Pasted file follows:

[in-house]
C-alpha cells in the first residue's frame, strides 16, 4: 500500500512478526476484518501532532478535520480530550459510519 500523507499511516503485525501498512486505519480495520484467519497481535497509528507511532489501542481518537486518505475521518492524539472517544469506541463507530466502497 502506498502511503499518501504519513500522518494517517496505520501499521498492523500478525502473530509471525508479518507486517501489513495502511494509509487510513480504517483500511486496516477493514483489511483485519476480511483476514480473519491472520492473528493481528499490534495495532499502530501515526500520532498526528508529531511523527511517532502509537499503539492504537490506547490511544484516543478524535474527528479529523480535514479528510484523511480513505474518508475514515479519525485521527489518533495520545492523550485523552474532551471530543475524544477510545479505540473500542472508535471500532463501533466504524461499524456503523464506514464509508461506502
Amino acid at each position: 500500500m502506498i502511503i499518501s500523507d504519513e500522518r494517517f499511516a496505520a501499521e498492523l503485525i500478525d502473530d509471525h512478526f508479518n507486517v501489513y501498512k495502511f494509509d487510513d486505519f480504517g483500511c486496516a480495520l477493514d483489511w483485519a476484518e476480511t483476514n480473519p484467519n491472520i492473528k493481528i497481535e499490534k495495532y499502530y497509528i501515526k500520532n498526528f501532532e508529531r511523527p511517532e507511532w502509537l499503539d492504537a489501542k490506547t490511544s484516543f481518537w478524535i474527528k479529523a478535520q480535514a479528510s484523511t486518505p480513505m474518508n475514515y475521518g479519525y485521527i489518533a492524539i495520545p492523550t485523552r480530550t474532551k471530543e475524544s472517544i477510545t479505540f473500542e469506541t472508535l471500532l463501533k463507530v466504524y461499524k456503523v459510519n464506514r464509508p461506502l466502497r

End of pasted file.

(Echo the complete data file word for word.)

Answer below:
[in-house]
C-alpha cells in the first residue's frame, strides 16, 4: 500500500512478526476484518501532532478535520480530550459510519 500523507499511516503485525501498512486505519480495520484467519497481535497509528507511532489501542481518537486518505475521518492524539472517544469506541463507530466502497 502506498502511503499518501504519513500522518494517517496505520501499521498492523500478525502473530509471525508479518507486517501489513495502511494509509487510513480504517483500511486496516477493514483489511483485519476480511483476514480473519491472520492473528493481528499490534495495532499502530501515526500520532498526528508529531511523527511517532502509537499503539492504537490506547490511544484516543478524535474527528479529523480535514479528510484523511480513505474518508475514515479519525485521527489518533495520545492523550485523552474532551471530543475524544477510545479505540473500542472508535471500532463501533466504524461499524456503523464506514464509508461506502
Amino acid at each position: 500500500m502506498i502511503i499518501s500523507d504519513e500522518r494517517f499511516a496505520a501499521e498492523l503485525i500478525d502473530d509471525h512478526f508479518n507486517v501489513y501498512k495502511f494509509d487510513d486505519f480504517g483500511c486496516a480495520l477493514d483489511w483485519a476484518e476480511t483476514n480473519p484467519n491472520i492473528k493481528i497481535e499490534k495495532y499502530y497509528i501515526k500520532n498526528f501532532e508529531r511523527p511517532e507511532w502509537l499503539d492504537a489501542k490506547t490511544s484516543f481518537w478524535i474527528k479529523a478535520q480535514a479528510s484523511t486518505p480513505m474518508n475514515y475521518g479519525y485521527i489518533a492524539i495520545p492523550t485523552r480530550t474532551k471530543e475524544s472517544i477510545t479505540f473500542e469506541t472508535l471500532l463501533k463507530v466504524y461499524k456503523v459510519n464506514r464509508p461506502l466502497r